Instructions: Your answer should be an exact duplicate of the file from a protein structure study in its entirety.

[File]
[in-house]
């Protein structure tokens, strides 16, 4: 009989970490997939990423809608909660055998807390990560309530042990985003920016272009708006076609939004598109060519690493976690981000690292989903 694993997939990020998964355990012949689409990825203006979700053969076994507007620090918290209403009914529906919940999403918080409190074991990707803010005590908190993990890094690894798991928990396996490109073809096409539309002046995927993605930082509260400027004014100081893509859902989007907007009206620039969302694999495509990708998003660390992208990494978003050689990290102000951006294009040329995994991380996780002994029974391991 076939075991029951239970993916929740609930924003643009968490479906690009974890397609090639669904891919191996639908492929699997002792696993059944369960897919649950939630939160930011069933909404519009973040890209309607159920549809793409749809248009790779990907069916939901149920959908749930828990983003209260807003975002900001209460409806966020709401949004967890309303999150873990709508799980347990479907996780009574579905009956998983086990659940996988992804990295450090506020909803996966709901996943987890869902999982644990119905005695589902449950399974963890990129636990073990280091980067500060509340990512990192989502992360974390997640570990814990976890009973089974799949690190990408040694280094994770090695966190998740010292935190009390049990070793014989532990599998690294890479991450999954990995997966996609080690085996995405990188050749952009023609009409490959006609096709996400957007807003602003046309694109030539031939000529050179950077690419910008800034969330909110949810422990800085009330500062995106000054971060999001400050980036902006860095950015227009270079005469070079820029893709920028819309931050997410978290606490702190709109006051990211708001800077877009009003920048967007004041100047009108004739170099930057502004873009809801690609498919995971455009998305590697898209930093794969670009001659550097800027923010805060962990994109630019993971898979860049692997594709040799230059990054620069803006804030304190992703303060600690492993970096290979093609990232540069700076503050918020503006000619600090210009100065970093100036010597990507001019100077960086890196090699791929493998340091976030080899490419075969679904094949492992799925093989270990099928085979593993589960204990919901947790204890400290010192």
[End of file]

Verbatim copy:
[in-house]
């Protein structure tokens, strides 16, 4: 009989970490997939990423809608909660055998807390990560309530042990985003920016272009708006076609939004598109060519690493976690981000690292989903 694993997939990020998964355990012949689409990825203006979700053969076994507007620090918290209403009914529906919940999403918080409190074991990707803010005590908190993990890094690894798991928990396996490109073809096409539309002046995927993605930082509260400027004014100081893509859902989007907007009206620039969302694999495509990708998003660390992208990494978003050689990290102000951006294009040329995994991380996780002994029974391991 076939075991029951239970993916929740609930924003643009968490479906690009974890397609090639669904891919191996639908492929699997002792696993059944369960897919649950939630939160930011069933909404519009973040890209309607159920549809793409749809248009790779990907069916939901149920959908749930828990983003209260807003975002900001209460409806966020709401949004967890309303999150873990709508799980347990479907996780009574579905009956998983086990659940996988992804990295450090506020909803996966709901996943987890869902999982644990119905005695589902449950399974963890990129636990073990280091980067500060509340990512990192989502992360974390997640570990814990976890009973089974799949690190990408040694280094994770090695966190998740010292935190009390049990070793014989532990599998690294890479991450999954990995997966996609080690085996995405990188050749952009023609009409490959006609096709996400957007807003602003046309694109030539031939000529050179950077690419910008800034969330909110949810422990800085009330500062995106000054971060999001400050980036902006860095950015227009270079005469070079820029893709920028819309931050997410978290606490702190709109006051990211708001800077877009009003920048967007004041100047009108004739170099930057502004873009809801690609498919995971455009998305590697898209930093794969670009001659550097800027923010805060962990994109630019993971898979860049692997594709040799230059990054620069803006804030304190992703303060600690492993970096290979093609990232540069700076503050918020503006000619600090210009100065970093100036010597990507001019100077960086890196090699791929493998340091976030080899490419075969679904094949492992799925093989270990099928085979593993589960204990919901947790204890400290010192």